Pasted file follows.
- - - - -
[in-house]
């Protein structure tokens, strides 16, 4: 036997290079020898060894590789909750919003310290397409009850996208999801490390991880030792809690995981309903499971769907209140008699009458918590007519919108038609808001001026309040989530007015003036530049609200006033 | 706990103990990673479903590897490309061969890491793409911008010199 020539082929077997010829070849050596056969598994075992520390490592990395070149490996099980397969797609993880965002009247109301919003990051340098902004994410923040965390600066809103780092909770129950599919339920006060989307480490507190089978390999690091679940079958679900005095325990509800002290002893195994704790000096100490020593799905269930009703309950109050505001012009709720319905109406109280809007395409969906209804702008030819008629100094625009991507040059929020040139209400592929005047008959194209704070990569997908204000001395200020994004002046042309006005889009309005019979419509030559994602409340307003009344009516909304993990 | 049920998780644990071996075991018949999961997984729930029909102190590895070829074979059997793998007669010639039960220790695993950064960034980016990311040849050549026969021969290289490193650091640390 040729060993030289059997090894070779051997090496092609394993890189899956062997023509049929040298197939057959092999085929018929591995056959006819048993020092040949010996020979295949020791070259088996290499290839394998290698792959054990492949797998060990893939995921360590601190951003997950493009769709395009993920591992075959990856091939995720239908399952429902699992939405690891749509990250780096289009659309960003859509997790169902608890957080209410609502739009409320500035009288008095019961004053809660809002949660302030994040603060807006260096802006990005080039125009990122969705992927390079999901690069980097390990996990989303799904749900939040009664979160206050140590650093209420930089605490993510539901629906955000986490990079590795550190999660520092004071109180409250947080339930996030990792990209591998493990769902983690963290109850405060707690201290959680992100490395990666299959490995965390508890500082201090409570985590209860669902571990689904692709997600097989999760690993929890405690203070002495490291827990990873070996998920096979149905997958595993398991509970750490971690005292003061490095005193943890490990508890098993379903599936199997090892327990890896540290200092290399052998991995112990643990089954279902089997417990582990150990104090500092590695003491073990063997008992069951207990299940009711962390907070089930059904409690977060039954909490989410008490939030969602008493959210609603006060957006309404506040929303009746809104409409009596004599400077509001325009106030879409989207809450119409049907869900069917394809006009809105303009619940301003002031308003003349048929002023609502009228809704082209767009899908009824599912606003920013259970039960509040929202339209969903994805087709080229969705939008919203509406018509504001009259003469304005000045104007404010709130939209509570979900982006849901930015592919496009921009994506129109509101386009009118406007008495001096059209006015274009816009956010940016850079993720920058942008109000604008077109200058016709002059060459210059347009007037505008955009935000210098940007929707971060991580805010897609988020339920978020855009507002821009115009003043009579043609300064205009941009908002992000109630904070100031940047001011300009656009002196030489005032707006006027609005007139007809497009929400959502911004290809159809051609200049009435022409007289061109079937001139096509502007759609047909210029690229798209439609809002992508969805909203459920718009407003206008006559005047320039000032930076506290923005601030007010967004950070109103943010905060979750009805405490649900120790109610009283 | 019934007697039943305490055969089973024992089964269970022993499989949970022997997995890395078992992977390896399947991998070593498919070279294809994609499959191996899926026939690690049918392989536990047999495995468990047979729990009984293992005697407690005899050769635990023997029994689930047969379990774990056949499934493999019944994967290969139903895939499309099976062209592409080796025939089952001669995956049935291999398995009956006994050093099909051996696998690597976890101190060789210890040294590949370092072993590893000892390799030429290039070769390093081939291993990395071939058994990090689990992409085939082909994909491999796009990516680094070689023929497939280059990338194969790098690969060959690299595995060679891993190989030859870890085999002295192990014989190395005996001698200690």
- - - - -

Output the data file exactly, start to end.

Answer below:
[in-house]
């Protein structure tokens, strides 16, 4: 036997290079020898060894590789909750919003310290397409009850996208999801490390991880030792809690995981309903499971769907209140008699009458918590007519919108038609808001001026309040989530007015003036530049609200006033 | 706990103990990673479903590897490309061969890491793409911008010199 020539082929077997010829070849050596056969598994075992520390490592990395070149490996099980397969797609993880965002009247109301919003990051340098902004994410923040965390600066809103780092909770129950599919339920006060989307480490507190089978390999690091679940079958679900005095325990509800002290002893195994704790000096100490020593799905269930009703309950109050505001012009709720319905109406109280809007395409969906209804702008030819008629100094625009991507040059929020040139209400592929005047008959194209704070990569997908204000001395200020994004002046042309006005889009309005019979419509030559994602409340307003009344009516909304993990 | 049920998780644990071996075991018949999961997984729930029909102190590895070829074979059997793998007669010639039960220790695993950064960034980016990311040849050549026969021969290289490193650091640390 040729060993030289059997090894070779051997090496092609394993890189899956062997023509049929040298197939057959092999085929018929591995056959006819048993020092040949010996020979295949020791070259088996290499290839394998290698792959054990492949797998060990893939995921360590601190951003997950493009769709395009993920591992075959990856091939995720239908399952429902699992939405690891749509990250780096289009659309960003859509997790169902608890957080209410609502739009409320500035009288008095019961004053809660809002949660302030994040603060807006260096802006990005080039125009990122969705992927390079999901690069980097390990996990989303799904749900939040009664979160206050140590650093209420930089605490993510539901629906955000986490990079590795550190999660520092004071109180409250947080339930996030990792990209591998493990769902983690963290109850405060707690201290959680992100490395990666299959490995965390508890500082201090409570985590209860669902571990689904692709997600097989999760690993929890405690203070002495490291827990990873070996998920096979149905997958595993398991509970750490971690005292003061490095005193943890490990508890098993379903599936199997090892327990890896540290200092290399052998991995112990643990089954279902089997417990582990150990104090500092590695003491073990063997008992069951207990299940009711962390907070089930059904409690977060039954909490989410008490939030969602008493959210609603006060957006309404506040929303009746809104409409009596004599400077509001325009106030879409989207809450119409049907869900069917394809006009809105303009619940301003002031308003003349048929002023609502009228809704082209767009899908009824599912606003920013259970039960509040929202339209969903994805087709080229969705939008919203509406018509504001009259003469304005000045104007404010709130939209509570979900982006849901930015592919496009921009994506129109509101386009009118406007008495001096059209006015274009816009956010940016850079993720920058942008109000604008077109200058016709002059060459210059347009007037505008955009935000210098940007929707971060991580805010897609988020339920978020855009507002821009115009003043009579043609300064205009941009908002992000109630904070100031940047001011300009656009002196030489005032707006006027609005007139007809497009929400959502911004290809159809051609200049009435022409007289061109079937001139096509502007759609047909210029690229798209439609809002992508969805909203459920718009407003206008006559005047320039000032930076506290923005601030007010967004950070109103943010905060979750009805405490649900120790109610009283 | 019934007697039943305490055969089973024992089964269970022993499989949970022997997995890395078992992977390896399947991998070593498919070279294809994609499959191996899926026939690690049918392989536990047999495995468990047979729990009984293992005697407690005899050769635990023997029994689930047969379990774990056949499934493999019944994967290969139903895939499309099976062209592409080796025939089952001669995956049935291999398995009956006994050093099909051996696998690597976890101190060789210890040294590949370092072993590893000892390799030429290039070769390093081939291993990395071939058994990090689990992409085939082909994909491999796009990516680094070689023929497939280059990338194969790098690969060959690299595995060679891993190989030859870890085999002295192990014989190395005996001698200690």